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Memoir, Autobiography And Correspondence Of Jeremiah Mason
Sin vista previa disponible - 2021
Memoir, Autobiography and Correspondence of Jeremiah Mason
Sin vista previa disponible - 2016
able administration affectionate appears appointed attended bank believe bill Boston called cause character Chief College Congress consider considerable Constitution continue course Court DEAR SIR death desire doubt duties early effect election England expected express father favor fear feel friends give Hampshire happiness heard hope House important influence intended interest JEREMIAH MASON Judge Justice kind King known late lawyer learning Legislature less letter lived manner means mind nature never object occasion opinion opposition party passed political Portsmouth practice present President probably question reason received regards remain Representatives resolutions respect seems seen Senate session soon speech Story strong supposed things thought tion told United vote Washington Webster whole wish write York
Página 243 - ... are erected; to fix and establish those principles as the basis of all laws, constitutions, and governments, which forever hereafter shall be formed in the said territory: to provide also for the establishment of States, and permanent government therein, and for their admission to a share in the federal councils on an equal footing with the original States, at as early periods as may be consistent with the general interest...
Página 244 - The inhabitants of the ceded territory shall be incorporated in the Union of the United States, and admitted as soon as possible, according to the principles of the Federal Constitution, to the enjoyment of all the rights, advantages, and immunities of citizens of the United States; and in the meantime they shall be maintained and protected in the free enjoyment of their liberty, property, and the religion which they profess.
Página ix - We are authorized to hope that a proper organization of the whole, with the auxiliary agency of governments for the respective subdivisions will afford a happy issue to the experiment. It is well worth a fair and full experiment. With such powerful and obvious motives to union affecting all parts of our country, while experience shall not have demonstrated its impracticability, there will always be reason to distrust the patriotism of those who, in any quarter, may endeavor to weaken its bands.
Página 380 - Phoebus replied, and touched my trembling ears; "Fame is no plant that grows on mortal soil, Nor in the glistering foil Set off to the world, nor in broad rumour lies, But lives and spreads aloft by those pure eyes, And perfect witness of all-judging Jove; As he pronounces lastly on each deed, Of so much fame in Heaven expect thy meed.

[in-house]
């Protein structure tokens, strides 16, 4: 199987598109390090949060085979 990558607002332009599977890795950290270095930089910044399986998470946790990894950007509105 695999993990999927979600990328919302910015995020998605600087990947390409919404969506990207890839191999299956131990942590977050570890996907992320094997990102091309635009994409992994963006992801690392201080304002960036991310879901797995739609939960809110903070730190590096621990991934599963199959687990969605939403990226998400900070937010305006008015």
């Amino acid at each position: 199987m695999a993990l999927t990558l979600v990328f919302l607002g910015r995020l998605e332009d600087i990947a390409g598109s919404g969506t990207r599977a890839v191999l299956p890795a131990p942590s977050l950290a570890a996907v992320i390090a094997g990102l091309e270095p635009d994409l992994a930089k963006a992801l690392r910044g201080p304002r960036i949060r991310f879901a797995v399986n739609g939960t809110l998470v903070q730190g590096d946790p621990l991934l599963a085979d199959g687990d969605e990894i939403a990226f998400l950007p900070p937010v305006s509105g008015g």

Página 469 - ... that it may please thee, of thy gracious goodness, shortly to accomplish the number of thine elect, and to hasten thy kingdom ; that we, with all those that are departed in the true faith of thy holy Name, may have our perfect consummation and bliss, both in body and soul, in thy eternal and everlasting glory; through Jesus Christ our Lord.
Página 215 - What do we want with this vast, worthless area? This region of savages and wild beasts, of deserts, of shifting sands and whirlwinds of dust, of cactus and prairie dogs?
Página 246 - That the governor of this state be requested to transmit a copy of the foregoing report and resolutions to the president of the United States, and to each of our senators and representatives in congress November 1, 1837.
Página 247 - the Constitution and the laws of the United States made in pursuance thereof shall be the supreme law of the land, anything in the Constitution or laws of any State to the contrary notwithstanding.
Página 99 - November 10, 1814, upon a bill in several sections, to authorize the President of the United States to call upon the several States and territories thereof, for! their respective quotas of thousand militia, for the defense of the frontiers of the United States, and is reported in the Annals of Congress for the Third Session of the Thirteenth Congress, p. 77. It is an able and rather elaborate speech, pointing out with much force the Constitutional objections to the measure, and its dangerpus tendencies.
Página 242 - And, for extending the fundamental principles of civil and religious liberty, which form the basis whereon these republics, their laws and constitutions are erected; to fix and establish those principles as the basis of all laws, constitutions and governments, which forever hereafter shall be formed in the said territory...